Sixers fan says he was given the boot for giving a hoot about Hong Kong

Tim Jimenez
October 09, 2019 - 7:35 am
Sam Wachs is shown holding a sign reading "Free Hong Kong."

Courtesy of Sam Wachs

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UPDATED: 2:30 p.m.

PHILADELPHIA (KYW Newsradio) — A Sixers fan says he was tossed from Tuesday night’s preseason game against a Chinese team because he held up a sign that was supportive of pro-democracy protesters in Hong Kong. 

Sam Wachs says he lived in Hong Kong for a few years to teach, so he’s been following the news there, as well as the controversy now involving the NBA's relationship with China.

He says he's been very disappointed in the NBA for how it has been handling criticism of China, and in the Sixers for not addressing it head on. 

"I think not saying anything is saying something," Wachs said on Wednesday.

He says he bought tickets to the game specifically to make a statement. As the Sixers hosted the Guangzhou Loong Lions on Tuesday night, Wachs and his wife held up fluorescent green signs reading "Free Hong Kong," which was also on his shirt, and "Free HK." They also wore masks to cover their mouths.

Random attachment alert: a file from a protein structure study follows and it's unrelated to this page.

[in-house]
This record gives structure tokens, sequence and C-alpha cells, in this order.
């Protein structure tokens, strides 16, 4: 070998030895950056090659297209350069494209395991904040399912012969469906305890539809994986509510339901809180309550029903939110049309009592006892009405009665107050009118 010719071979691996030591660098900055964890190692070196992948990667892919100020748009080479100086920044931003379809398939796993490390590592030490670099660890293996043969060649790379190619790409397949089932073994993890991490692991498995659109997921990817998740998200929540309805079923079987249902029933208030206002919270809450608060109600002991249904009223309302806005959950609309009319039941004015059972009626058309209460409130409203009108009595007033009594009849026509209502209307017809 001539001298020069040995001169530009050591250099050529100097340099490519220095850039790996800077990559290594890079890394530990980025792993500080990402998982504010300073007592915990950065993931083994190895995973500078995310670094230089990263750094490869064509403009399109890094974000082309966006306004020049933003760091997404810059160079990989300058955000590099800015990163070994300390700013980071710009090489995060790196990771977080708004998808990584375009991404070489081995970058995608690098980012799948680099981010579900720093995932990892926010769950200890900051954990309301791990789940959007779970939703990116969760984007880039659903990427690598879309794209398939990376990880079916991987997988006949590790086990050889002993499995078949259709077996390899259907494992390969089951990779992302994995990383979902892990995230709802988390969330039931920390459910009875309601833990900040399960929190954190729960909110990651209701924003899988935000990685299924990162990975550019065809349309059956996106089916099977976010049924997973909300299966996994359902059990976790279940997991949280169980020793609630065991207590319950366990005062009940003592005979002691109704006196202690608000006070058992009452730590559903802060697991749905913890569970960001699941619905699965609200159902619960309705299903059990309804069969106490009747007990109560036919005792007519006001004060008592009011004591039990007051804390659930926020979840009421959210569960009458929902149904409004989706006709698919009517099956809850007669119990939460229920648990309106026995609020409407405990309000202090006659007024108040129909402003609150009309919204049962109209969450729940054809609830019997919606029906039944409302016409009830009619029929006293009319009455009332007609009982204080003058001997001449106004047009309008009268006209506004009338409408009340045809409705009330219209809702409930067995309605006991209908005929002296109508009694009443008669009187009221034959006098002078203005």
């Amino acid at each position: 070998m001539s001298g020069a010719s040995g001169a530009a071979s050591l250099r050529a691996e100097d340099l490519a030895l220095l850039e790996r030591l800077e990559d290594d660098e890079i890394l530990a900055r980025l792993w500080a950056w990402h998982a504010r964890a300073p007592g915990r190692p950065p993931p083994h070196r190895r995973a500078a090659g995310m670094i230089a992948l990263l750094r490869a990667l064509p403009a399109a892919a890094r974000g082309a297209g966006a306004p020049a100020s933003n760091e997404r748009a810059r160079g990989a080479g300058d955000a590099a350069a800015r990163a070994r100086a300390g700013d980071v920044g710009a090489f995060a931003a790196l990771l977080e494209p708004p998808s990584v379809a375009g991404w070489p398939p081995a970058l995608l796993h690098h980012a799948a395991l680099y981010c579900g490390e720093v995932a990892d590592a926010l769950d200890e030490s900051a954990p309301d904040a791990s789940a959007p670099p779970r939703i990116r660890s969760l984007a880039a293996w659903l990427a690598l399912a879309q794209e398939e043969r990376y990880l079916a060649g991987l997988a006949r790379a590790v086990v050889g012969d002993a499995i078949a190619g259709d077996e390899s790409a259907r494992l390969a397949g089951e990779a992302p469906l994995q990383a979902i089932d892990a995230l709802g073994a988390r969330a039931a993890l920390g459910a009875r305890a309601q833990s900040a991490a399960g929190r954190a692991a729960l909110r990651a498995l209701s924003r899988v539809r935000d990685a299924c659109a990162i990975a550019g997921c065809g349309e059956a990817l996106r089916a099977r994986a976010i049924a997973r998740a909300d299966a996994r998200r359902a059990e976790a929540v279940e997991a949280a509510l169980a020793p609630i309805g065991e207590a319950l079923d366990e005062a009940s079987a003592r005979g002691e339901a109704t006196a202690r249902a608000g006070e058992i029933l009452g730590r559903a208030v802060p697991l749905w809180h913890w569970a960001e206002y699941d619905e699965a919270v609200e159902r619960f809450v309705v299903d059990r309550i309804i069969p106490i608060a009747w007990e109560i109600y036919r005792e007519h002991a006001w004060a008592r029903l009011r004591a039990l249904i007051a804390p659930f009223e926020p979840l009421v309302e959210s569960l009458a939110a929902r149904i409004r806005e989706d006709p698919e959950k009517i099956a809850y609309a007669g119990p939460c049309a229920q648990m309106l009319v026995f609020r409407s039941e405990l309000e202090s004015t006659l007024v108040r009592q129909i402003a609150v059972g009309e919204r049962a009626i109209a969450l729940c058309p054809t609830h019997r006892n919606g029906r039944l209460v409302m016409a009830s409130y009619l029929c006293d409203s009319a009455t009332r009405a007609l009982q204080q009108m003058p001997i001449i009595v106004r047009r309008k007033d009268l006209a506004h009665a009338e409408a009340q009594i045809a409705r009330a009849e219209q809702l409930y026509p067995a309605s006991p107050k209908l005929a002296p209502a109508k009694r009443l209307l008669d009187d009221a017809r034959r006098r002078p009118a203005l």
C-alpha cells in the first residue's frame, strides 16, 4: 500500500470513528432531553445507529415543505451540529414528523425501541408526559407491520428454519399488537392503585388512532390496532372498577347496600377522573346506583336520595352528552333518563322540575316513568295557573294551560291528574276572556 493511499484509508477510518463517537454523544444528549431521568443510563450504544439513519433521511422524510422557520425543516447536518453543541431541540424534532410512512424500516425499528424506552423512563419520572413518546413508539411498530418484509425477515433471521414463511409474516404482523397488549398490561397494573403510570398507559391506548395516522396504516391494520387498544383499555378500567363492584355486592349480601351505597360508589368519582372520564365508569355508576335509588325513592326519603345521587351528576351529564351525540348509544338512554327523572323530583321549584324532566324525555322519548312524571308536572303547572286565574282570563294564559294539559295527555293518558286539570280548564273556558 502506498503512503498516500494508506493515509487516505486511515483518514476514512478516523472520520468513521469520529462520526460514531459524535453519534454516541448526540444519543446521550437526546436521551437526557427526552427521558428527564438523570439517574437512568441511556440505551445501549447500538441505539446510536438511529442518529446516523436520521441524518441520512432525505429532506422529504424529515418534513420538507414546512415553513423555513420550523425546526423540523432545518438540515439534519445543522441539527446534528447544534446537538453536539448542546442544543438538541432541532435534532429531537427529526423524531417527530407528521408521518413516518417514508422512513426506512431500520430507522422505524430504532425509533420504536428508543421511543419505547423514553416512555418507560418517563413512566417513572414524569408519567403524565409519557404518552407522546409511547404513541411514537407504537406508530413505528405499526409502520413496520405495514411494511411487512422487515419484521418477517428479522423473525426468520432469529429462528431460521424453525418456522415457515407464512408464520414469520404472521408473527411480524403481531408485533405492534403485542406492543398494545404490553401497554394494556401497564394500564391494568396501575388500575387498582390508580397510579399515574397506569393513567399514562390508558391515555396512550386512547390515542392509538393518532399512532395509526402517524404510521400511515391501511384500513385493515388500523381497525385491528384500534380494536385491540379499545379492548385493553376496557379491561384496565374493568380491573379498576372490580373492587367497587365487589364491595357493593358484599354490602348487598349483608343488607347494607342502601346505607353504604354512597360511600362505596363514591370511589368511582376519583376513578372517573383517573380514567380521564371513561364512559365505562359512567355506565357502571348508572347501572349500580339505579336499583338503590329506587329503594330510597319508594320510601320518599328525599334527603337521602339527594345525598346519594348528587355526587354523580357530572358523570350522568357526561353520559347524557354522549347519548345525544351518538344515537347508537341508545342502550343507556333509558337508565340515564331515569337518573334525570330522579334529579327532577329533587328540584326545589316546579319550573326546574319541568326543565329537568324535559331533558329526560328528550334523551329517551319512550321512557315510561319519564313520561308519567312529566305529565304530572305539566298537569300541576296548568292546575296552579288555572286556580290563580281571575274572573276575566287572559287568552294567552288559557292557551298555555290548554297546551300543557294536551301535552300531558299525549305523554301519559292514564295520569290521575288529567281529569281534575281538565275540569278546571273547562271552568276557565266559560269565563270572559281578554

"We were sitting in our seats silently holding the signs, and about five minutes into the game, a security officer came up and said, 'We can't be showing the signs. No politics,'" he said.

He said the guard took one sign, then came back and took the other. Then, when Wachs got up and chanted, "Free Hong Kong" he says that was it. 

"Pretty quickly, escorted out of the game by security," he said.

A Wells Fargo Center/Comcast-Spectacor spokesman said in a statement: "During the second quarter of last night’s 76ers game, Wells Fargo Center security responded to a situation that was disrupting the live event experience for our guests. After three separate warnings, the two individuals were escorted out of the arena without incident. The security team employed respectful and standard operating procedures."

The Center's policy on its website says: "Signs must be in good taste and appropriate for the event."

The Sixers have not commented on the incident. 

This happens as Chinese officials and businesses are giving the NBA a hard time after Houston Rockets General Manager Daryl Morey tweeted in support of the protesters in Hong Kong and the league tweeted an apology to "our friends and fans in China."

Lawmakers from both sides have been critical of the response, saying the NBA has been soft on China to preserve profits coming from there.

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